Vietnamise Rice Paper Rolls

Vietnamise rice paper rolls

Vietnamise rice paper rolls are so vibrant and appetising that it’s hard for them to not impress whoever you have sat around your dinner table. We love adding them to our selection when we’re doing Asian, even if we’re just cooking for ourselves. Well – especially if we’re just cooking for ourselves.
They are a simple extra, which take no time at all but complete your spread; the crunch, the colour, the freshness accompanies some noodles so well, but they aren’t too filling that they tip you over the edge when you’ve almost had sufficient.

You can purchase the papers from any Asian store you have lurking around the corner, or failing that, a very large Supermarket should stock them too. Have a look online beforehand if you don’t live in a city, to save you driving somewhere to find out they don’t sell them. They’re usually pretty cheap – ours are around £2 something for a pack containing around twenty sheets. We cut each roll into two or three, so it wouldn’t take too many to make an impressive platter for a dinner party. Why not try these as canapés when you’re next hosting an Asian feast?

The servings for this are difficult as its up to you to decide how many you think you’ll want, so we’re going to write down what we usually do for two of us for a main dish:

You will need:

  • 3 sheets of rice paper
  • 2 spring onions cut into strips
  • A good chunk of red cabbage, either grated or cut into thin strips
  • 2 inches of cucumber, cut into thin strips
  • 3 radishes
  • 1 carrot, grated
  • A handful of rocket
  • Soy sauce, sweet chilli or hoisin sauce to dip
  • Any other veg you fancy! Water chestnuts are delicious and some red onion never goes amiss
  • Water


In a large, shallow saucepan pour in some water and bring to a simmer. Once it is hot, remove from the heat and allow to cool down.

Once it is cool enough to touch, take a sheet of rice paper and place in the water for 5 seconds or so. It will collapse and become completely soft so once it has done this, take it out and place on a large plate as flat as possible. It becomes very sticky so try not to let too much of it stick together as this will make it difficult to roll and it may tear!

Now place your veg in whichever order you prefer onto one side of the rice paper. Leave an inch or so above, below and to the side of it so that you can tuck these edges over and roll! We like to stick the top and bottom together in the middle if we can, then bring over the side and start rolling until all the rice paper is compact and held together. Slice in half, choose your dipping sauce and plate up!

Sesame Crusted Portobello with Simple Courgetti

Thai portobello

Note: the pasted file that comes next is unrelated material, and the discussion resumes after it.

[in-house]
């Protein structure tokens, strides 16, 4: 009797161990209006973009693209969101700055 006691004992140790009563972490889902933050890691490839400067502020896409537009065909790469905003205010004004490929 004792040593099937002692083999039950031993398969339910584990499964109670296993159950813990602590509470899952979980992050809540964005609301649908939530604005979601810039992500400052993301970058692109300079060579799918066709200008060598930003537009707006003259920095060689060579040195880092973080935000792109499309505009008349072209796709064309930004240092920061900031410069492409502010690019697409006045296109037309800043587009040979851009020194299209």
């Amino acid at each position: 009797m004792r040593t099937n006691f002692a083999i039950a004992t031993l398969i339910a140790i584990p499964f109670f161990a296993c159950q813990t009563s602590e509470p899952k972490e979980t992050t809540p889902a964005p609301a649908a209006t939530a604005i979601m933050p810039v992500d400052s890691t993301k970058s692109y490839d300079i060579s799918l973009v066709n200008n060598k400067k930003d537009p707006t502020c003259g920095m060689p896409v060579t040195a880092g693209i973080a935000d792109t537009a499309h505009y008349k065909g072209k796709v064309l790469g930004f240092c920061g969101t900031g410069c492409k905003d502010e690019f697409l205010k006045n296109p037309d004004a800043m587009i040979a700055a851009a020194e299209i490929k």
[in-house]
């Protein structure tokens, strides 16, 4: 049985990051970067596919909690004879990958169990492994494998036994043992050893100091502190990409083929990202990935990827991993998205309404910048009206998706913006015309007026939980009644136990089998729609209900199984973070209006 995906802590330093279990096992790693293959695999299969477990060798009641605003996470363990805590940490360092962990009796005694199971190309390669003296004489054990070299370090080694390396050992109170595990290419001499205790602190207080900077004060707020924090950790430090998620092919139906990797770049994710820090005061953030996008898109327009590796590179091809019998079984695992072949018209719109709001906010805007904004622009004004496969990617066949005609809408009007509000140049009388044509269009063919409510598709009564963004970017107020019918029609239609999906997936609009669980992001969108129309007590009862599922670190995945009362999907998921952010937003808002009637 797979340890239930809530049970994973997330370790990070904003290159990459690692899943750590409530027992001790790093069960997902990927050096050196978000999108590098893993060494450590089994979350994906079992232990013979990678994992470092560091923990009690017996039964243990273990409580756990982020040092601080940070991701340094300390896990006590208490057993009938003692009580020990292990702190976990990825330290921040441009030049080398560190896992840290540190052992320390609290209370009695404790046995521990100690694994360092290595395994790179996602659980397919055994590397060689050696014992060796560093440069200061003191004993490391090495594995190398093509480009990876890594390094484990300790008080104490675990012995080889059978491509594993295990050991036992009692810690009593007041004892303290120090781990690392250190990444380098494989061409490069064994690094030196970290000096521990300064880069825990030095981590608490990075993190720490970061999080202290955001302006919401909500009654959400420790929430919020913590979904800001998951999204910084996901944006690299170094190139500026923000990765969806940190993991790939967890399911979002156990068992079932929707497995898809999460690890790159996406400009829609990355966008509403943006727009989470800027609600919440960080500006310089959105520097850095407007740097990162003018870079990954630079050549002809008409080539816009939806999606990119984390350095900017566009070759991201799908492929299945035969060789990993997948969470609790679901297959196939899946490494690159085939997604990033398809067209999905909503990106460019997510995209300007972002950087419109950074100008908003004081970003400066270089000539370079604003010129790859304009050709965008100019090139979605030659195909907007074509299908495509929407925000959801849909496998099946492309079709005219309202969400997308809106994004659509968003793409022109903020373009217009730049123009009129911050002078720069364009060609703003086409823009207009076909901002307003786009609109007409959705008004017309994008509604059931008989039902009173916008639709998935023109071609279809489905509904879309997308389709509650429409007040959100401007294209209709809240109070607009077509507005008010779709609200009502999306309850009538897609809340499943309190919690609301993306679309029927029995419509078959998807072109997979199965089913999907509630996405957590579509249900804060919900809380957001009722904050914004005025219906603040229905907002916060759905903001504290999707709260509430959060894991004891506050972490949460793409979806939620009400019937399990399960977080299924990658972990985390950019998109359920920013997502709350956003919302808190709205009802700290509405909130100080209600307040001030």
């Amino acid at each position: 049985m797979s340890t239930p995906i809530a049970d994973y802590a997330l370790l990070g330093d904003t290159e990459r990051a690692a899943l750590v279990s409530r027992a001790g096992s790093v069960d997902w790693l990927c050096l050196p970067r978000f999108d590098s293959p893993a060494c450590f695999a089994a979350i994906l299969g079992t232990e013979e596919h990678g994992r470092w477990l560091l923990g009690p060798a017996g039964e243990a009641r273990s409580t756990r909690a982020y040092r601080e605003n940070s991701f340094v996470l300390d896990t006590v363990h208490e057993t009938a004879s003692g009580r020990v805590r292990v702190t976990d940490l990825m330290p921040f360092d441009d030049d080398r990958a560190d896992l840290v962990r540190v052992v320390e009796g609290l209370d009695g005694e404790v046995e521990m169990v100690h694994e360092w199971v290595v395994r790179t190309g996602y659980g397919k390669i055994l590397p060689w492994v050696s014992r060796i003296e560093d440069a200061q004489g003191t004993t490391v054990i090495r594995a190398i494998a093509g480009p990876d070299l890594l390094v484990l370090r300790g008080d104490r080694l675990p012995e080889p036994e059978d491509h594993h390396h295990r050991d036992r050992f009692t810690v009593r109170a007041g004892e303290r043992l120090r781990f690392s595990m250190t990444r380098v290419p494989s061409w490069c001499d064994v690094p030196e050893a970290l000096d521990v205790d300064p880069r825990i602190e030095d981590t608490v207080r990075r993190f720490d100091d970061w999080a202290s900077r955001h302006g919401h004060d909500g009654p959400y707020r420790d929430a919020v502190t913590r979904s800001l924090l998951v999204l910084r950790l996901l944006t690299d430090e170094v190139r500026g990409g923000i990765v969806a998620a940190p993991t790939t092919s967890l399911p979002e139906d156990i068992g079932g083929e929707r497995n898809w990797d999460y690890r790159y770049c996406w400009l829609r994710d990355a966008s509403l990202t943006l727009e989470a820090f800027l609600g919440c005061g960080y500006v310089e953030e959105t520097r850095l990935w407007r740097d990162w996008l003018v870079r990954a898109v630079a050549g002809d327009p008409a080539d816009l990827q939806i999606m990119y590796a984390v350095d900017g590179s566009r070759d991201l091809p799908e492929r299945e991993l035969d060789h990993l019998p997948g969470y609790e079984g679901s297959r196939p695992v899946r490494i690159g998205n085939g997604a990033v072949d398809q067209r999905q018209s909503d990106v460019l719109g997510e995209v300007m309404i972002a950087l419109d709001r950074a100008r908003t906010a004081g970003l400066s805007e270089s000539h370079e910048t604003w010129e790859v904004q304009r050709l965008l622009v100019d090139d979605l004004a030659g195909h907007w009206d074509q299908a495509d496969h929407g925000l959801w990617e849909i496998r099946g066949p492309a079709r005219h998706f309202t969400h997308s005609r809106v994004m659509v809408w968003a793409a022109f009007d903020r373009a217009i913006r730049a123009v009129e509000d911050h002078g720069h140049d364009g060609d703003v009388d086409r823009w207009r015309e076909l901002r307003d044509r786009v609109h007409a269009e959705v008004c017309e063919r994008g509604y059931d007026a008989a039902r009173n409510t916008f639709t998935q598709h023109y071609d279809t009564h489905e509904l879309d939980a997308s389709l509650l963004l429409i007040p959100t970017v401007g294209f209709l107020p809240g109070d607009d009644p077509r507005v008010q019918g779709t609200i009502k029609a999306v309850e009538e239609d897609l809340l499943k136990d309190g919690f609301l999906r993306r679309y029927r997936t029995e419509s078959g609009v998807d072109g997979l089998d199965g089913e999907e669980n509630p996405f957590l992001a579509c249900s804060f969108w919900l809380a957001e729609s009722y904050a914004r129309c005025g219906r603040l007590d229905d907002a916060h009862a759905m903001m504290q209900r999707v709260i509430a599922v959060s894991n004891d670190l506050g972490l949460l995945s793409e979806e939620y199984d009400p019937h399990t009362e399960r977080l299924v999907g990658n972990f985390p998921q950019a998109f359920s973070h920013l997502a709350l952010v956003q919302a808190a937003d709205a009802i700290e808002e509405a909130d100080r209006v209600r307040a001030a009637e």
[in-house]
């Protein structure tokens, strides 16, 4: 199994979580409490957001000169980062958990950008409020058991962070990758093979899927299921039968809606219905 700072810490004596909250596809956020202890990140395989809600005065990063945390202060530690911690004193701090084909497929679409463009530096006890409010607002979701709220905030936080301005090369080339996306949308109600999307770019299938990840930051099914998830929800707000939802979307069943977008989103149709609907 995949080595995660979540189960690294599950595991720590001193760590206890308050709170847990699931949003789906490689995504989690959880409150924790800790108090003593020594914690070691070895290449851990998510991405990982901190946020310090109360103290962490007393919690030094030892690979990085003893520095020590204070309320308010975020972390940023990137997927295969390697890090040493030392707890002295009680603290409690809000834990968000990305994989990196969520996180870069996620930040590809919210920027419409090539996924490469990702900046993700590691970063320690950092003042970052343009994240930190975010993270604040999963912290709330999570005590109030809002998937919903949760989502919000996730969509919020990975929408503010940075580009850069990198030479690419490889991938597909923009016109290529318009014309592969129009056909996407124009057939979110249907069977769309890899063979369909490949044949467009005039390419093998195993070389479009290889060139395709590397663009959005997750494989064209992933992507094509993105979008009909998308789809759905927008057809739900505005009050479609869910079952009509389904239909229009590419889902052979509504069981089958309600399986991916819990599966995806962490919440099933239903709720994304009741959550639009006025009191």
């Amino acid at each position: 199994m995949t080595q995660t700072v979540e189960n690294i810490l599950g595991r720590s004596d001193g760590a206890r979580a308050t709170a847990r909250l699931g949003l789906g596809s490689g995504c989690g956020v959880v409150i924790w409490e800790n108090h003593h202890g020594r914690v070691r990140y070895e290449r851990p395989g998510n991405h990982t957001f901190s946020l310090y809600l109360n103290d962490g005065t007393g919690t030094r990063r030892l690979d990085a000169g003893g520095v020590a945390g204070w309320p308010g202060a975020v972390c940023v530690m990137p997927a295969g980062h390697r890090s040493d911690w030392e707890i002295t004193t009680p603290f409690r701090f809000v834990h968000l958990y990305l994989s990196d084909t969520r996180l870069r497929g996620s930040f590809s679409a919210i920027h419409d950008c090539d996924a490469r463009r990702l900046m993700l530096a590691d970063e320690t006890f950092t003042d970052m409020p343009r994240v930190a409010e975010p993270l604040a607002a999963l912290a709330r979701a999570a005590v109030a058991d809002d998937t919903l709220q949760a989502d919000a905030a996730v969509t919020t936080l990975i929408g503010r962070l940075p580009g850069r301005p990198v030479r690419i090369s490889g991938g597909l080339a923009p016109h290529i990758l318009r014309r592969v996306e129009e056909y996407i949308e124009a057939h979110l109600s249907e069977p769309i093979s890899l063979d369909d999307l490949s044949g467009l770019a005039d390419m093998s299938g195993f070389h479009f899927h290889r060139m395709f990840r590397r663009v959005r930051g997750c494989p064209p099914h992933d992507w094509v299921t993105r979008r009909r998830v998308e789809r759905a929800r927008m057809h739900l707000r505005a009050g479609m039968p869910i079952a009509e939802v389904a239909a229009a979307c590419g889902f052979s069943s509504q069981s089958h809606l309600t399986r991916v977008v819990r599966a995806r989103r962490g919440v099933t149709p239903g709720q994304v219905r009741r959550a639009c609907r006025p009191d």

Our first Sunday brunch of vegan lent was not missing anything from our usual meals. Tahini has such a thick consistency and flavour that an almost creaminess was added to the sauce. This, combined with the juiciness of the Portobello mushrooms was such a nice blend; so rich, moist and surprisingly filling, packed with textures, spices and depth – the perfect way to start our Sunday.
This doesn’t have to be a dish solely for brunch though; it would make a great lunch, or even a fairly decadent starter for a dinner party filled with ravenous guests. We love how the dish tastes and looks, as though it is filled with a hundred components, all intricately crafted together, but it really isn’t. It’s simple and quick and will take you about 20 minutes to prep and cook. Enjoy!

You will need… (Serves two):

For the mushrooms:

  • 2 portobello mushrooms
  • ½ red onion, finely chopped
  • 6 cherry tomatoes
  • 2 cloves of garlic, crushed and finely chopped
  • Half a chilli
  • 1 teaspoon of ginger powder (or fresh ginger if you would prefer)
  • Half a teaspoon of cumin powder
  • A small handful of fresh coriander, finely chopped
  • Sesame seeds
  • A drizzle of sesame oil

For the courgetti with tahini drizzle:

  • 1 courgette, spiralized
  • A handful of babyleaf salad
  • 1/2 medium to large red onion, cut into thin strips
  • A handful of peanuts, crushed and toasted
  • 2 cloves of garlic
  • 2 Tablespoons of tahini
  • 1 Tablespoon of miso paste
  • a generous splash or two of water
  • The juice of half a lemon

This is an easy dish that takes hardly anytime at all to knock up, yet the results are delicious.
First turn your oven onto 180 degrees celcius and start by prepping your mushrooms, since these take the longest. Cut the stems off each and chop finely, along with half a red onion, 2 cloves of garlic and half of the chilli. Mix together in a bowl, adding salt, pepper, cumin, ginger and coriander. Of course, as always, please feel free to add any other spices and herbs you like – we tend to use a mixture of what we have lying around, and the cumin you can take or leave if you prefer to use it solely for Indian dishes (it’s probably my favourite spice, so I usually sneak it into any dish if I can)!
Once all the spices are mixed in, split the mixture in half and put half on top of each Portobello mushroom. Squish it down if you need, to prevent it falling out, sprinkle on a generous amount of sesame seeds onto each and drizzle over some sesame oil. Place onto a baking tray with your 6 cherry tomatoes and place into the oven for around 8-10 minutes.